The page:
Imagining the Kenyan Canaan dream journey in cyber space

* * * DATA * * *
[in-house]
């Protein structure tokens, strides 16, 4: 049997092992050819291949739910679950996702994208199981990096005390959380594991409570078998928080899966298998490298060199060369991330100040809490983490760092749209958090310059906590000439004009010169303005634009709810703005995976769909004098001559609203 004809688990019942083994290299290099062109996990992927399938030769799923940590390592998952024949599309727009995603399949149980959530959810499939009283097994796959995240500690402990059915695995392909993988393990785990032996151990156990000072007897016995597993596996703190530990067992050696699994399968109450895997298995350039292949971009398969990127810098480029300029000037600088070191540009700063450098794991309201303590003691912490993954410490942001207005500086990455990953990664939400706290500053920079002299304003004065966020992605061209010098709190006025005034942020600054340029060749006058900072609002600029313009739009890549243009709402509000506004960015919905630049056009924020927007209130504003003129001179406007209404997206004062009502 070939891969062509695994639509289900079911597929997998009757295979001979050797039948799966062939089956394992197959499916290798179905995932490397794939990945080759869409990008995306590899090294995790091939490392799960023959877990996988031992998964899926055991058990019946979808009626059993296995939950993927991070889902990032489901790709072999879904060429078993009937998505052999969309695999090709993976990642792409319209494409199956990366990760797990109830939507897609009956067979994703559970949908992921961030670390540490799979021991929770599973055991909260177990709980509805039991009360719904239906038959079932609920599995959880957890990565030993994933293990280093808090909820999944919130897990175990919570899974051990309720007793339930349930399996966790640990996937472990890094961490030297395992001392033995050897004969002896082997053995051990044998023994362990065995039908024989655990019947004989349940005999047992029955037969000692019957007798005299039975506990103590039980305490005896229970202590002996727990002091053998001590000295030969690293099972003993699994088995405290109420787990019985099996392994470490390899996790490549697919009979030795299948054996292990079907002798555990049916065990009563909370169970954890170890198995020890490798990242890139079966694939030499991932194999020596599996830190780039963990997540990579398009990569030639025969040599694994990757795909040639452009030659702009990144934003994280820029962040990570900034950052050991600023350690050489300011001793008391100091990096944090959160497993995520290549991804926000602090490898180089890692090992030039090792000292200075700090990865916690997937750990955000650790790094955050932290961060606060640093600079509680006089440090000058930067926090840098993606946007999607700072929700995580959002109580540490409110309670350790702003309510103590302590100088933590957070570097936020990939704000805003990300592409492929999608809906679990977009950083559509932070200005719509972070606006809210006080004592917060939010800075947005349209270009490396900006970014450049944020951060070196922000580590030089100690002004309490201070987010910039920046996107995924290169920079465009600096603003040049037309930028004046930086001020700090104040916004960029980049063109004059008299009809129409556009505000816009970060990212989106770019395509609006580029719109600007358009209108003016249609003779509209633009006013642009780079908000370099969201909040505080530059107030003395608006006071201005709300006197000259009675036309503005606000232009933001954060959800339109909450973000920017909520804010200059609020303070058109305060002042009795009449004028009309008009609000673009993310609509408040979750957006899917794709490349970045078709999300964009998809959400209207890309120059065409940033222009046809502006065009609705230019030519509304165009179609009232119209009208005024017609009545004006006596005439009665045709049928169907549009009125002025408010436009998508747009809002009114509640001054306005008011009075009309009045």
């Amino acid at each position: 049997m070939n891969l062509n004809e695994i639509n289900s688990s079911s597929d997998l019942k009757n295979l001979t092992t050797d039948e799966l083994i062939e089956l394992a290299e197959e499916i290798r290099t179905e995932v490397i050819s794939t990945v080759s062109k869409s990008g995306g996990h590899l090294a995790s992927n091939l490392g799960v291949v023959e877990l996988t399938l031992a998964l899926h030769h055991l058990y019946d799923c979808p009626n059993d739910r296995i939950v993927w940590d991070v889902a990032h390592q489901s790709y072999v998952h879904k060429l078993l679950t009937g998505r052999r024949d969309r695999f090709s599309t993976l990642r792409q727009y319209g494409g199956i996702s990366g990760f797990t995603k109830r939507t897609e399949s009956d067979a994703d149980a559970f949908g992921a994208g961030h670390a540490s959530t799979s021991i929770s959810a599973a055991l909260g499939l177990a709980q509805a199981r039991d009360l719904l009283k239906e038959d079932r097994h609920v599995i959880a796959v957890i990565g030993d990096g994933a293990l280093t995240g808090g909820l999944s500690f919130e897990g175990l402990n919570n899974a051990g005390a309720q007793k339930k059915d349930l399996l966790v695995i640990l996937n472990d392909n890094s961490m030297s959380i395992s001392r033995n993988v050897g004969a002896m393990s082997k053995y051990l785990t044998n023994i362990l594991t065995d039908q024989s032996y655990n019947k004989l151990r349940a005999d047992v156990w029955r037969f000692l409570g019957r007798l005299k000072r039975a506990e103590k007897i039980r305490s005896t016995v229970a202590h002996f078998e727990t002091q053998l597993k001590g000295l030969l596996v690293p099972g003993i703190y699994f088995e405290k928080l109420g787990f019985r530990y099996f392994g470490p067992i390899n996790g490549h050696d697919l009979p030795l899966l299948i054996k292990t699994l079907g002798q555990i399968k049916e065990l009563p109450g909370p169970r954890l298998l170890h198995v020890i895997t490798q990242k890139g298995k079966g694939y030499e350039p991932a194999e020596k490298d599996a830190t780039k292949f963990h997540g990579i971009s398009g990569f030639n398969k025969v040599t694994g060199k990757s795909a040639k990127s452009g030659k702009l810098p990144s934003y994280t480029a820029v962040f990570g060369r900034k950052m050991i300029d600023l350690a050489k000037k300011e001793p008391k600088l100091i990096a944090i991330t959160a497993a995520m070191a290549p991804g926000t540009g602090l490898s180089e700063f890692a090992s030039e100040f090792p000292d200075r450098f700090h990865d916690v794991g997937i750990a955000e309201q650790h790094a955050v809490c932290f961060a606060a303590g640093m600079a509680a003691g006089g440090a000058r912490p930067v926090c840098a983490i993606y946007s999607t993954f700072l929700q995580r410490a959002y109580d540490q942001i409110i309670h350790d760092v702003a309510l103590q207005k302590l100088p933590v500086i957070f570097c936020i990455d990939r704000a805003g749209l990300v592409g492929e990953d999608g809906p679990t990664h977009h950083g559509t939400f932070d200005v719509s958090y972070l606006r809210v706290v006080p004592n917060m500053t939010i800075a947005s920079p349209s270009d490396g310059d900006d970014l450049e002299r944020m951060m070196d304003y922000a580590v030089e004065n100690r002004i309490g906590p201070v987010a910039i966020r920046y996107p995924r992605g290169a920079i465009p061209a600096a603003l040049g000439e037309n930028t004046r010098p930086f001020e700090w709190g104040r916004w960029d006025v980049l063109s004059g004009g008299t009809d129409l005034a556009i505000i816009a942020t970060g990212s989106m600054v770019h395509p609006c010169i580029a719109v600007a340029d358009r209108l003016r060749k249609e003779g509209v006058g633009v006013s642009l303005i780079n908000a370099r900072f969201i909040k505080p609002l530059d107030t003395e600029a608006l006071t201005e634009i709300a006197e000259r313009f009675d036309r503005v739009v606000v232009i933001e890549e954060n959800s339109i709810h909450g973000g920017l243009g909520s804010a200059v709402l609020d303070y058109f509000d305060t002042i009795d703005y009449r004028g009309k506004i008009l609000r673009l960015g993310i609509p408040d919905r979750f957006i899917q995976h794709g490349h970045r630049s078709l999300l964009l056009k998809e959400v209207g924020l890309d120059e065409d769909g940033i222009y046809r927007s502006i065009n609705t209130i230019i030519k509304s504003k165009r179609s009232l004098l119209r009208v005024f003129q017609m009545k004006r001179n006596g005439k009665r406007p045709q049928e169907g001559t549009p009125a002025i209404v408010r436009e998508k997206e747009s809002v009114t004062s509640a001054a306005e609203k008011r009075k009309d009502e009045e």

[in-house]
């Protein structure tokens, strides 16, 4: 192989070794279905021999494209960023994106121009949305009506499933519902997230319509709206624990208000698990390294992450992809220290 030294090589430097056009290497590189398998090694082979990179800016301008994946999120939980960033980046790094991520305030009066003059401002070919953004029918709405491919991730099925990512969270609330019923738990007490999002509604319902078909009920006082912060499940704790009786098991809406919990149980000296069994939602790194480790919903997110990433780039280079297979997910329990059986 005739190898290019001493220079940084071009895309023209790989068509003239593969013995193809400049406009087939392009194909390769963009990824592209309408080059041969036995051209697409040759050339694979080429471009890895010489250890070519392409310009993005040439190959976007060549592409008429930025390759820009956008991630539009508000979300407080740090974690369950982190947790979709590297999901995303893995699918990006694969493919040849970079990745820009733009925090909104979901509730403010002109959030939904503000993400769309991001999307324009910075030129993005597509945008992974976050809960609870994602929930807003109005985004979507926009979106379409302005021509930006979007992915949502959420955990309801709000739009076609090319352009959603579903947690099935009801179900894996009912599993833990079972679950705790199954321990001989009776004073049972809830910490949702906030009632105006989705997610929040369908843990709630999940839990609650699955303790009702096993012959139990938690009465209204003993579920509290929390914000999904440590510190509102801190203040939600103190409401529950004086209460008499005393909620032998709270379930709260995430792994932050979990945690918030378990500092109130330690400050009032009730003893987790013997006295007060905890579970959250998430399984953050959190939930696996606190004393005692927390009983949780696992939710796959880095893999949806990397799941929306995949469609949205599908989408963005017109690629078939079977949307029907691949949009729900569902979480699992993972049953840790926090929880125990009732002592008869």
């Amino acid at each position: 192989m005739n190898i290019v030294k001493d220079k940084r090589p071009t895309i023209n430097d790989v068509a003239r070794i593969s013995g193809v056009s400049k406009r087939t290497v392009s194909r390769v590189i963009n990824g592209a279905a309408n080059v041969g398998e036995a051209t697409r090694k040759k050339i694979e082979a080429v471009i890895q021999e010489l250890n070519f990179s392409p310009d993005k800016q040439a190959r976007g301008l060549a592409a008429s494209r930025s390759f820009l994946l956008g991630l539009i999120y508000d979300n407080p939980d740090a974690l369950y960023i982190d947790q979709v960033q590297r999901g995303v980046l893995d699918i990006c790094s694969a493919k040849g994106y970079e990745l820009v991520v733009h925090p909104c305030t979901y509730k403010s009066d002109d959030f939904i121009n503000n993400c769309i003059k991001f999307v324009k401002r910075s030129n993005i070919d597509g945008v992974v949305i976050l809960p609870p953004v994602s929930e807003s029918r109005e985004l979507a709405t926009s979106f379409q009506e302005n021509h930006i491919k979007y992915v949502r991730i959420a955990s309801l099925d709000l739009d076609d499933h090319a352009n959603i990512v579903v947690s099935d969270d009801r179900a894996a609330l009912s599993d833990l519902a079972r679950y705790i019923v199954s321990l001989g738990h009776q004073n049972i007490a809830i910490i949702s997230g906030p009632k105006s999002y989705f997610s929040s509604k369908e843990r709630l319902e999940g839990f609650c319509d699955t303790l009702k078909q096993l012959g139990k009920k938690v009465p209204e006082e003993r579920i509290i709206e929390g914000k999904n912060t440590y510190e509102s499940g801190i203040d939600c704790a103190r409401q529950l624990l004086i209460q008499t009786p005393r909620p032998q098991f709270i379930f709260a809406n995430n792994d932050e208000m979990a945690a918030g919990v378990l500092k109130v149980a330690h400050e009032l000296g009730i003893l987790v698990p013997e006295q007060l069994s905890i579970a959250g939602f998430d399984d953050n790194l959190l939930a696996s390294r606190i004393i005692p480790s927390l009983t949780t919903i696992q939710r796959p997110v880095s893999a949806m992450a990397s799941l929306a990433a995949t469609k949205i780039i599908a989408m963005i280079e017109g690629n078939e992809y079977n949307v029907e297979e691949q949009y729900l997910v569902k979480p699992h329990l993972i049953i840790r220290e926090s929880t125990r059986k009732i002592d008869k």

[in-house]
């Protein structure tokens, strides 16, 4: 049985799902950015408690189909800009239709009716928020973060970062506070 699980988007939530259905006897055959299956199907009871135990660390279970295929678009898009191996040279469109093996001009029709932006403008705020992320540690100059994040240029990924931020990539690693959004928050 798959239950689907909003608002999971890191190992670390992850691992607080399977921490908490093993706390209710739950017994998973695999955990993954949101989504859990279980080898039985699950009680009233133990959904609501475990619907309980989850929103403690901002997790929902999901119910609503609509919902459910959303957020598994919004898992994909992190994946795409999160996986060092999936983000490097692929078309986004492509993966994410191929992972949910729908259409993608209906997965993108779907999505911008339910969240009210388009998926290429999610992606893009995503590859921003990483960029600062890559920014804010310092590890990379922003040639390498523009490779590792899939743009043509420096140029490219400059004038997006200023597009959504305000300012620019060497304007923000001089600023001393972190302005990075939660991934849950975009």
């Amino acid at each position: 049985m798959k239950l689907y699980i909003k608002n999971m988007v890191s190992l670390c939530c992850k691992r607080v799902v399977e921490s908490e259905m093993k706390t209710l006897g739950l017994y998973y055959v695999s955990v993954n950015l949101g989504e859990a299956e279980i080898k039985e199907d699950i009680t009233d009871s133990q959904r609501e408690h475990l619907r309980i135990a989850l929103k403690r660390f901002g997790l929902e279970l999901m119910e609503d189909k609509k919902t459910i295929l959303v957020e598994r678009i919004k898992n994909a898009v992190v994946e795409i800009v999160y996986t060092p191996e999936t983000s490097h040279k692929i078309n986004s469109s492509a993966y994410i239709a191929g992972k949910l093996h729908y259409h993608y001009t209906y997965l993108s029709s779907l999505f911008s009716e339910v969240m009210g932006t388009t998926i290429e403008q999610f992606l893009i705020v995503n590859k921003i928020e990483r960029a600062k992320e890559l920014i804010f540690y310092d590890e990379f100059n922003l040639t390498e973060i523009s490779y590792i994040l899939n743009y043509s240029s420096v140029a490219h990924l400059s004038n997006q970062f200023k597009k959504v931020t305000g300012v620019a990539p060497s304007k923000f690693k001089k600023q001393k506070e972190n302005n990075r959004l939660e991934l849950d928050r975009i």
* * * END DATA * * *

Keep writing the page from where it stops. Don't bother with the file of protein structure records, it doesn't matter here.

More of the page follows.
With technological advances made in contemporary times, new literary genres have emerged in digital space, with an attendant rise in the performance of rhetorical discourse on social media platforms. In the run up to Kenyan elections on 8 August 2017, the opposition leader Raila Odinga, whose father Jaramogi Oginga Odinga wrote a book titled Not Yet Uhuru, packaged himself as the biblical Joshua with a quest to liberate Kenyans and take them to the Promised Land, Canaan. This biblical analogy depicted in Odinga’s speeches propelled Kenyans to engage in creative descriptions of the Canaan journey using social media. This play on imaginings of a Canaan journey, as displayed in cyber space, became a performance of biblical analogies, dreams, and expectations by rival characters in an ensuing online drama. In this article I examine the digital orality in the emergent texts found on Kenyan social media platforms as a form of online liveness. It focuses on social media exchanges that are inspired by Odinga’s quest (as captured in his speeches) to take Kenyans to Canaan. Placed within the framework of online liveness studies, it analyses how, using digital media, spatially dispersed Kenyans shared creative memes, messages, and tweets that allowed them to vicariously undertake the Canaan journey online. I utilise Carl Jung’s theory of archetypes and collective unconscious to explore the journey motif, framed within an analogy of the Israelites’ journey from captivity, with Odinga portrayed as a hero who pursues the political quest of delivering Kenyans to the land of Canaan.
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